Trump di­als down emer­gency call

As shut­down drags, he waf­fles on move even al­lies wary of

The Morning Call - - NATION & WORLD - By John Wag­ner, Erica Werner and Josh Dawsey

WASH­ING­TON — Pres­i­dent Don­ald Trump on Fri­day threw cold wa­ter on the idea of im­me­di­ately declar­ing a na­tional emer­gency to build a wall on the U.S.-Mex­ico bor­der, re­vers­ing days of sig­nals that he might soon de­clare the emer­gency amid a pro­tracted stand­off with Democrats over a par­tial shut­down of the fed­eral gov­ern­ment.

“What we’re not look­ing to do right now is na­tional emer­gency,” he said Fri­day af­ter­noon, sur­rounded by law en­force­ment of­fi­cials at a White House round­table. “I’m not go­ing to do it so fast.”

The pres­i­dent has said for days he might de­clare a na­tional emer­gency to ex­pe­dite con­struc­tion of the wall — and his ad­min­is­tra­tion has asked agen­cies to be­gin prepa­ra­tions.

But he has got­ten sharp push­back, even from Repub­li­cans, at the no­tion of declar­ing such an emer­gency. His lawyers have pri­vately warned that he could be on shaky foot­ing with such a move, ac­cord­ing to peo­ple fa­mil­iar with the dis­cus­sions.

The House broke for the week­end Fri­day, en­sur­ing that the par­tial gov­ern­ment shut­down would be­come the long­est in U.S. his­tory.

The Demo­cratic-led House held its fi­nal votes of the week Fri­day, in­clud­ing on a mea­sure to en­sure that fur­loughed fed­eral work­ers re­ceive back pay when the gov­ern­ment re­opens.

The bill, which was ap­proved 411-7 and passed the Se­nate on Thurs­day, now goes to Trump for his sig­na­ture. All those who op­posed it were Repub­li­cans.

The House also passed an­other bill that would re­open more shut­tered gov­ern­ment de­part­ments — but it was al­ready de­clared dead on ar­rival in the GOP-con­trolled Se­nate be­cause of a veto threat from Trump.

The bill passed 240-179, with 10 Repub­li­cans join­ing all Democrats in the cham­ber sup­port­ing it.

About 800,000 work­ers missed a pay­check Fri­day as the im­passe be­tween Trump and Democrats stretched into its 21st day.

On Fri­day, there were no signs of se­ri­ous ne­go­ti­a­tions, and lead­ers of both cham­bers an­nounced no plans to meet be­fore Mon­day.

With polls show­ing Trump get­ting most of the blame for the shut­down, the ad­min­is­tra­tion ac­cel­er­ated plan­ning to try to get around Congress and fund the wall from ex­ist­ing sources of fed­eral rev­enue.

The White House ex­plored di­vert­ing money for wall con­struc­tion from a range of other ac­counts. One idea con­sid­ered was di­vert­ing some of the $13.9 bil­lion al­lo­cated to the Army Corps of En­gi­neers af­ter last year’s deadly hur­ri­canes and floods.

That op­tion trig­gered an up­roar in Puerto Rico, which is still re­build­ing, and ap­peared to lose steam Fri­day.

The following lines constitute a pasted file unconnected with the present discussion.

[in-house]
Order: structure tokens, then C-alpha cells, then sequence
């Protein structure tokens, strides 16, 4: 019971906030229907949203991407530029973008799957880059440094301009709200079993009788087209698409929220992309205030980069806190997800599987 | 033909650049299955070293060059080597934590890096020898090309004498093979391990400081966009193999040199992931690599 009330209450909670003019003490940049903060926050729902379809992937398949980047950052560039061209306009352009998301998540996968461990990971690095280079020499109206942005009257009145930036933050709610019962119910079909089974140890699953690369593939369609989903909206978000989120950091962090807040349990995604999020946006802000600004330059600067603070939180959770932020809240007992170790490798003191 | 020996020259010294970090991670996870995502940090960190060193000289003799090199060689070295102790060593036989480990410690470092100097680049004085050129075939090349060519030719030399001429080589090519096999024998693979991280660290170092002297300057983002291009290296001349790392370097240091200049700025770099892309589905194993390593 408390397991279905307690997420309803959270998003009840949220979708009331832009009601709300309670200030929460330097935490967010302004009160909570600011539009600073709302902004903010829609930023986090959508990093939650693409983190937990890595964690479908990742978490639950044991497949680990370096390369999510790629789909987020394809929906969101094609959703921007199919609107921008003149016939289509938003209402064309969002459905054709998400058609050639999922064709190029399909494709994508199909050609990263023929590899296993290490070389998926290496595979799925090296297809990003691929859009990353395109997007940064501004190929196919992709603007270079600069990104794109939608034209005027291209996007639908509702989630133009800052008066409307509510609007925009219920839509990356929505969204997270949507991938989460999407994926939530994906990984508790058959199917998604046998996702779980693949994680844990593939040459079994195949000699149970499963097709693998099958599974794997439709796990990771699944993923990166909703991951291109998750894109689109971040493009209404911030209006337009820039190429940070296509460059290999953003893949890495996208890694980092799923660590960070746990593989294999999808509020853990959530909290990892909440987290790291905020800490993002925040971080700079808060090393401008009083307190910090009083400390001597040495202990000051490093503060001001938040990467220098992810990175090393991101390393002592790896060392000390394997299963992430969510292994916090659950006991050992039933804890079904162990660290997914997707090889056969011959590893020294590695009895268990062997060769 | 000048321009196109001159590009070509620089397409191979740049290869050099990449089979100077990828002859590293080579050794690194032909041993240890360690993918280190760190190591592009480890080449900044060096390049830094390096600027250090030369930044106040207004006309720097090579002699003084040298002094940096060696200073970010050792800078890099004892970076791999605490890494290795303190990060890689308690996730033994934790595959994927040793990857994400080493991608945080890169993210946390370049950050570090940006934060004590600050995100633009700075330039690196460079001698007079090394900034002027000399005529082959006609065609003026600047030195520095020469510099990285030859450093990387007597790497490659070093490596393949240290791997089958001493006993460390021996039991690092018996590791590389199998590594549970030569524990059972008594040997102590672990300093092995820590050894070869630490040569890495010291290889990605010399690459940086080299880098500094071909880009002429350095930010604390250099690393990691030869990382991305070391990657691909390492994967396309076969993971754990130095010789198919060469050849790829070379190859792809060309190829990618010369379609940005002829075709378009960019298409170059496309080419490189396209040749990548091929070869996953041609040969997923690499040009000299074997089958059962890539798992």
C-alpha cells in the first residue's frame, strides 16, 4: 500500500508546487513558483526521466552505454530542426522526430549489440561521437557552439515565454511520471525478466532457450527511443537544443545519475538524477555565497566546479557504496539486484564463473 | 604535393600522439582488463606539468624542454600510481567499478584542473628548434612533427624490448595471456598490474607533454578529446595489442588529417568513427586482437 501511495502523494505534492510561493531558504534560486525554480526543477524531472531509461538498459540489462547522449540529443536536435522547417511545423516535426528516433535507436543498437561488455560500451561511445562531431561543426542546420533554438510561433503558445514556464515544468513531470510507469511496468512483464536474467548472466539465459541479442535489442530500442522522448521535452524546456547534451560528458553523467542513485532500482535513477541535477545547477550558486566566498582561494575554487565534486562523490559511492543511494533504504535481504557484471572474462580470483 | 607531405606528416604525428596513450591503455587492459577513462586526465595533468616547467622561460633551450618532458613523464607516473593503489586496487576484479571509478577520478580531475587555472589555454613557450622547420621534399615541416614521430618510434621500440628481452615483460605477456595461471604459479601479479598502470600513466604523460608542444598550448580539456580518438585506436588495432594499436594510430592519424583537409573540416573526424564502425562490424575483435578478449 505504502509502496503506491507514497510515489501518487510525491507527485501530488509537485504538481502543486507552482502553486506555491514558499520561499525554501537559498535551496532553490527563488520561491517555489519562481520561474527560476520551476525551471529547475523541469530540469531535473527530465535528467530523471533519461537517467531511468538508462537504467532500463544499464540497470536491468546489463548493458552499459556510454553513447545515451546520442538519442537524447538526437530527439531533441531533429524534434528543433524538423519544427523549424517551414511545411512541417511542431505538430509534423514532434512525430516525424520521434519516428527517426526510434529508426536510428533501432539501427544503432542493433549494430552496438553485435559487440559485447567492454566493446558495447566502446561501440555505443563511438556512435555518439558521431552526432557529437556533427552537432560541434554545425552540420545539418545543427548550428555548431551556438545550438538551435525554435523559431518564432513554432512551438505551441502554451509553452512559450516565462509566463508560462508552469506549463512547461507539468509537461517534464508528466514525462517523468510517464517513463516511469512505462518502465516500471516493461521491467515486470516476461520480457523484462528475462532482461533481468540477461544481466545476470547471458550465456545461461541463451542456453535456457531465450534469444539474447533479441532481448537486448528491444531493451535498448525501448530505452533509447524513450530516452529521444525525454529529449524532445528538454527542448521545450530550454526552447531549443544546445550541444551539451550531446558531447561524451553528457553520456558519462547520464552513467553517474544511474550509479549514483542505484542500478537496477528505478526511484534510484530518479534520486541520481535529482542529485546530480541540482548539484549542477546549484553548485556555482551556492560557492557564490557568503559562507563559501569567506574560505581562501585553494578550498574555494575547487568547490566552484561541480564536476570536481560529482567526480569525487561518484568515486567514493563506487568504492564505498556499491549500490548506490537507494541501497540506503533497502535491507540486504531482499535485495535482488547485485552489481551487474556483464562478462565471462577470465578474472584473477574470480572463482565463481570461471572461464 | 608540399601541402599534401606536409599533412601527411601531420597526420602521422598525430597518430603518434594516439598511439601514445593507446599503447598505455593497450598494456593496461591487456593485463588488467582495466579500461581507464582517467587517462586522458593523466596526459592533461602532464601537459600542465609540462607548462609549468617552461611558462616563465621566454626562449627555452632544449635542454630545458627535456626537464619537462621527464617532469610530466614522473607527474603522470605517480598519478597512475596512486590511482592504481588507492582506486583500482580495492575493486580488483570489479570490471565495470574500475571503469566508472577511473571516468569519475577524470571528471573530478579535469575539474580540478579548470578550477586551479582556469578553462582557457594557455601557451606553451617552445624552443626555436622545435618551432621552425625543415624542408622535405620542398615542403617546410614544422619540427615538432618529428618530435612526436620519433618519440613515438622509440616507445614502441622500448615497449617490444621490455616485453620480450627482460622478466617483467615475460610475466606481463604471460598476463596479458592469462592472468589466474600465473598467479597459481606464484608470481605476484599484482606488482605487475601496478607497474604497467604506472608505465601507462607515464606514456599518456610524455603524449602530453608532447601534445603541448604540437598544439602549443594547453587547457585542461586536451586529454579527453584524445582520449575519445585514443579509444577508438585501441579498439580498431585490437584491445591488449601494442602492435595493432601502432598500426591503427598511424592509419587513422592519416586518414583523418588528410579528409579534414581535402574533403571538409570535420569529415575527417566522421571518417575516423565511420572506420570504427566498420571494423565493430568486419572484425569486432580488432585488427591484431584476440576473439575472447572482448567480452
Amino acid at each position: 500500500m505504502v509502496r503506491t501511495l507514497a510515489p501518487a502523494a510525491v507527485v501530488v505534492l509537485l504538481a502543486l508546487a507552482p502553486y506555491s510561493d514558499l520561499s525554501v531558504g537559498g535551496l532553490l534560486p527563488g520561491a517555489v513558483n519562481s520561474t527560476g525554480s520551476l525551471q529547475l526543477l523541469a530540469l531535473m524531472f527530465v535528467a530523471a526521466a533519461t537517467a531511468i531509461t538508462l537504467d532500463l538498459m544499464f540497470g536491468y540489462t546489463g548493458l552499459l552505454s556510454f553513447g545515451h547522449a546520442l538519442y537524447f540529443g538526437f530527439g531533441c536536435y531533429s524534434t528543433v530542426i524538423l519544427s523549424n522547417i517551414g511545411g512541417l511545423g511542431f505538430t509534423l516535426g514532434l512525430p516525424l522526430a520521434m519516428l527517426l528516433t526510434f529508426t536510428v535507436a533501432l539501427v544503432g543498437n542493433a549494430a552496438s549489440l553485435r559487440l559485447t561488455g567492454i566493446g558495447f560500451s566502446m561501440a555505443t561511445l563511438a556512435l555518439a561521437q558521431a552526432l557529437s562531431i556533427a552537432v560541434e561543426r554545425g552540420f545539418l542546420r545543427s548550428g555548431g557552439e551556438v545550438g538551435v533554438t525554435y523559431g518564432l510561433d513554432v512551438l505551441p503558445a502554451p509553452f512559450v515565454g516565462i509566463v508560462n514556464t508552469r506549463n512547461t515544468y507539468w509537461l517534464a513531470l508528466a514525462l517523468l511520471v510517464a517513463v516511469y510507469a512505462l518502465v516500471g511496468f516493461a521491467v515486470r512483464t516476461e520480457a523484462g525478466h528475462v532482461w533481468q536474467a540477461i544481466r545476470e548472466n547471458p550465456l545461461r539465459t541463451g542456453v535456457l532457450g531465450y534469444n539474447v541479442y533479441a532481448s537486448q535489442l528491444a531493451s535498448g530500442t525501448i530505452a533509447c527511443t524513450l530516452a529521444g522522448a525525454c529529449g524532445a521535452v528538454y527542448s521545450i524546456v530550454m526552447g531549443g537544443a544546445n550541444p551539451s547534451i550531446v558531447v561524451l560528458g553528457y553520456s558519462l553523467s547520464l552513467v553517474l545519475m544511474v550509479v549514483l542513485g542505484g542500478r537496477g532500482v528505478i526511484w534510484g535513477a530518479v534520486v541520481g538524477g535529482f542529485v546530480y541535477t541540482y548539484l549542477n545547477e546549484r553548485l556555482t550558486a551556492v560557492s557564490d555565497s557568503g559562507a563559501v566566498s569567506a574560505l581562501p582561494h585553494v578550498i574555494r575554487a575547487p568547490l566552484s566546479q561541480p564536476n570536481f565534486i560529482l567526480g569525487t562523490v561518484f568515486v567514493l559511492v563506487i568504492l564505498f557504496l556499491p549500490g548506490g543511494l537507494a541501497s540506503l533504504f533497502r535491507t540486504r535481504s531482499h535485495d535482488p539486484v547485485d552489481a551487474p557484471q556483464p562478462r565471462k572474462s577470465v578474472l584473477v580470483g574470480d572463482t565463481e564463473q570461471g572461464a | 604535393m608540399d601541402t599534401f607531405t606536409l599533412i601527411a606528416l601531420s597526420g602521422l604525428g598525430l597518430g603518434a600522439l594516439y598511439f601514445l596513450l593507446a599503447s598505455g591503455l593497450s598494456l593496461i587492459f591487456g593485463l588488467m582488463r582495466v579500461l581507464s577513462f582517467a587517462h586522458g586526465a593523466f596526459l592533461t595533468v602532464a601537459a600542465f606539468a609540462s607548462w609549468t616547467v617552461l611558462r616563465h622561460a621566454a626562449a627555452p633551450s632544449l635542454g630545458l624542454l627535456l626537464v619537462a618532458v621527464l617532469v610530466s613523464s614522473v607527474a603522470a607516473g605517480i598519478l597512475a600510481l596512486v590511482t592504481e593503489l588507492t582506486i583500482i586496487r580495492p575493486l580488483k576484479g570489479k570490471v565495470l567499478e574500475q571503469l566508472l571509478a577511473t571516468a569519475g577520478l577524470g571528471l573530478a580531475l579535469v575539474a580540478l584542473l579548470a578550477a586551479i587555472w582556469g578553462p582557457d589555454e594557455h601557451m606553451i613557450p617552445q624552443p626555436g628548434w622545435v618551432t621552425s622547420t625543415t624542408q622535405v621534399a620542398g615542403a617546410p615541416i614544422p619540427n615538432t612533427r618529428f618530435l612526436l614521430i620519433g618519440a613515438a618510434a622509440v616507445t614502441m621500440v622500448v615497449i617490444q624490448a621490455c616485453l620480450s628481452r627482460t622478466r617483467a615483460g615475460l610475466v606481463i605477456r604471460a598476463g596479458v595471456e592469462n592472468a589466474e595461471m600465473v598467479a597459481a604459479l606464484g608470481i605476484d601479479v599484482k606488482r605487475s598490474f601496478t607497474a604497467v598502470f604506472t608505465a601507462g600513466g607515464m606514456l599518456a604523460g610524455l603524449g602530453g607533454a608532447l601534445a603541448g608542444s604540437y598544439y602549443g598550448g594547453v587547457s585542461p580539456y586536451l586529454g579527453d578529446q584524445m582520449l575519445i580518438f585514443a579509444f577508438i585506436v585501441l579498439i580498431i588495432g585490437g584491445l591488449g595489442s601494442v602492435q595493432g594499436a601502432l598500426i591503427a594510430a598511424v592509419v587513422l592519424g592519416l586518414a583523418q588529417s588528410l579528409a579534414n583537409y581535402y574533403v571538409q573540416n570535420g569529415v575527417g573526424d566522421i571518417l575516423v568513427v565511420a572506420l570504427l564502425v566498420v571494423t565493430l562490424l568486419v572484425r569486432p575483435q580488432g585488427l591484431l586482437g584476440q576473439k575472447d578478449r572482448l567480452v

Other pos­si­bil­i­ties in­cluded tap­ping as­set for­fei­ture funds, in­clud­ing money seized by the Depart­ment of Jus­tice from drug king­pins, ac­cord­ing to a con­gres­sional Repub­li­can not au­tho­rized to speak pub­licly about pri­vate con­ver­sa­tions.

The White House also was eye­ing mil­i­tary con­struc­tion funds, an­other po­lit­i­cally dif­fi­cult choice be­cause the money would be di­verted from a back­log of hun­dreds of projects at bases around the U.S.

Despite Trump’s go-slow mes­sage, mo­men­tum grew in some cor­ners for some sort of emer­gency dec­la­ra­tion. Repub­li­can Sen. Lind­sey Gra­ham of South Carolina, who met with the pres­i­dent on Fri­day, took to Twit­ter after­ward to urge: “Mr. Pres­i­dent, De­clare a na­tional emer­gency NOW. Build a wall NOW.”

But the no­tion of declar­ing a na­tional emer­gency to by­pass Congress has di­vided Repub­li­cans, some of whom see it as an en­croach­ment on con­gres­sional author­ity.

“I think the pres­i­dent should not do it,” Sen. Chuck Grass­ley, R-Iowa, told re­porters Fri­day. “I think as a mem­ber of Congress I ought to be very self­ish about the con­sti­tu­tional pow­ers that we have to ap­pro­pri­ate money. I think it might be a bad prece­dent.”

Trump has told ad­vis­ers he be­lieves the fight for the wall — even if it never yields the re­quested fund­ing — is a po­lit­i­cal win for him.

But some of his out­side ad­vis­ers have urged him to de­clare a na­tional emer­gency, be­liev­ing it would have two ben­e­fits: First, it would al­low him to claim that he was the one to act to re­open the gov­ern­ment.

Sec­ond, in­evitable le­gal chal­lenges would send the mat­ter to court, al­low­ing Trump to con­tinue the fight for the wall — and ex­cite his sup­port­ers — while not clos­ing the gov­ern­ment or re­quir­ing him to start con­struc­tion.

Many Democrats say they have lit­tle rea­son to give into Trump’s de­mand for bor­der wall fund­ing since win­ning the House in the midterm elec­tions.

“The Amer­i­can peo­ple gave us the ma­jor­ity based on our com­pre­hen­sive ap­proach to this prob­lem and they re­jected Pres­i­dent Trump’s,” said Rep. Deb­bie Wasser­man Schultz, D-Fla.

While the emer­gency dec­la­ra­tion has been floated as way to end the stand­off be­tween Trump and con­gres­sional Democrats, Rep. Mark Mead­ows, R-N.C, who speaks fre­quently with the pres­i­dent, said such a move would not nec­es­sar­ily end the par­tial shut­down.

“They’re two sep­a­rate things, and I can tell you that ev­ery­body who thinks the na­tional emer­gency dec­la­ra­tion would ac­tu­ally end the shut­down, those two don’t nec­es­sar­ily go hand in hand,” he said.


Pres­i­dent Don­ald Trump, cen­ter left, leads a round­table dis­cus­sion Fri­day on bor­der se­cu­rity with lo­cal lead­ers.

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